It would be terrifying to wake up and discover strangers passed out on your couch. Frightening to think that your children might be in the house with other intoxicated people. Consider moving out temporarily or permanently for your own and the welfare of your child.

  • You Enable the Addict

It is harmful to both the addict and the enabler to enable a drug addict. Enablers are people who encourage negative and self-destructive behavior in others. It is not uncommon for romantic partners to become enablers as well.

Ending a Relationship with an Addict Spouse
Ending a Relationship with an Addict Spouse

Ending a Relationship with an Addict Spouse

Ending a relationship with an addict spouse can exacerbate the situation. That is why it is critical to understand how to leave an addict spouse. The following are some key steps you can take to learn how to go through with it.

  • Identify the Need to Leave

Ask yourself the questions listed above and honestly tell yourself that it is time to leave your drug-addicted spouse. Recognizing that you need to cut ties with a drug addict is the first step in learning to abandon an addict.

  • Develop a Support System for Yourself

Before ending a relationship with a drug addict, create a support system for yourself. It includes current and former drug and alcohol addict spouses/partners. Not only are support systems essential for recovering addicts. It is also necessary for the loved ones of people in addiction treatment.

  • Take good care of yourself.

When you are the spouse or partner of someone addicted to drugs or alcohol, you must take time for yourself. It will ensure that you are in good physical, mental, and spiritual health. That way, you will not become depleted and lash out at the drug addict one day.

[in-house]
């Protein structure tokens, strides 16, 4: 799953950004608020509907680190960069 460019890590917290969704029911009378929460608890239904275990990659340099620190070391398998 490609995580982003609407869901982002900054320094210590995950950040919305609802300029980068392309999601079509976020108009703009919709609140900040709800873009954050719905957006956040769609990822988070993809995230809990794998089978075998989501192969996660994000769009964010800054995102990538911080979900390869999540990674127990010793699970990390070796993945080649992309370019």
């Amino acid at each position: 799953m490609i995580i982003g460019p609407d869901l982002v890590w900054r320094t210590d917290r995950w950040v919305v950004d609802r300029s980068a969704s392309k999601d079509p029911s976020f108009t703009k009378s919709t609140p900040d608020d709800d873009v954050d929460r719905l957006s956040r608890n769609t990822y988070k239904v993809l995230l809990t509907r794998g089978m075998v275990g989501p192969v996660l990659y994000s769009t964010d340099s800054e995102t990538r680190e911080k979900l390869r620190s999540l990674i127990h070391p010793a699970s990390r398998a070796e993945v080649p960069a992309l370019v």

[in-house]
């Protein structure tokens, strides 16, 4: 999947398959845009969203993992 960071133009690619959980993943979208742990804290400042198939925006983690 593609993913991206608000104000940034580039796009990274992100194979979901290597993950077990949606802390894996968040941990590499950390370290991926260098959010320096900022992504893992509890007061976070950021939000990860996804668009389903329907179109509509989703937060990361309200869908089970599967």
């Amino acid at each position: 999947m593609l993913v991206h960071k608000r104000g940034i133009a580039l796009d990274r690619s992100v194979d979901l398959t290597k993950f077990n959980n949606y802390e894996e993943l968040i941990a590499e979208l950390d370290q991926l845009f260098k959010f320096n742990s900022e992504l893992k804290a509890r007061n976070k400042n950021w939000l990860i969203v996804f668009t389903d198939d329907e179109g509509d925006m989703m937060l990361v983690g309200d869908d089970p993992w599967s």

• Set Boundaries

The breakup would be messy and emotionally draining. Before ending up with an addicted spouse, it is necessary to create boundaries. It is because addicts may re-invade the lives of their ex-spouses after leaving them.

  • Leave

The final step in determining how to leave a drug addict is to go out of the relationship. You may be able to rekindle your relationship after they complete rehab if you make the sacrifice of ending a relationship you still love for the sake of sobriety.

Things to Consider When Ending a Relationship With an Addict Spouse

If you are the person ending a relationship with a drug addict, keep the three C’s of addiction in mind. The three C’s of addiction is a mantra that loved ones of people who are addicted to substances repeat to themselves.

  • You Did Not Cause It

When your spouse has a drug problem, it’s easy for them to blame you. Just keep in mind that you are not to blame for their substance abuse disorder. Accepting this can help alleviate some of your guilt and, hopefully, force your spouse to take responsibility.

  • You Cannot Cure It

There is no cure for addiction, but it’s manageable. With the help of detox, therapy, and aftercare programs, your spouse can keep problem use at bay.

  • You Cannot Control It

It’s important to remember that addiction is a disease that affects everyone. You may not be the one with the substance abuse problem, but it affects you just as much as it affects the person who drove you away from you.


Do not ever be afraid to call it quits when things get out of hand. It is crucial when trying to address how to leave an addict spouse. When you decide to put everything on hold, there are a few things to think about. Once you have made a decision, stick to it. You will inevitably feel sad, frustrated, or angry after the separation, and you may even be too tempted to return to the addict. Get the therapy you need to work through your emotions and prioritize your health.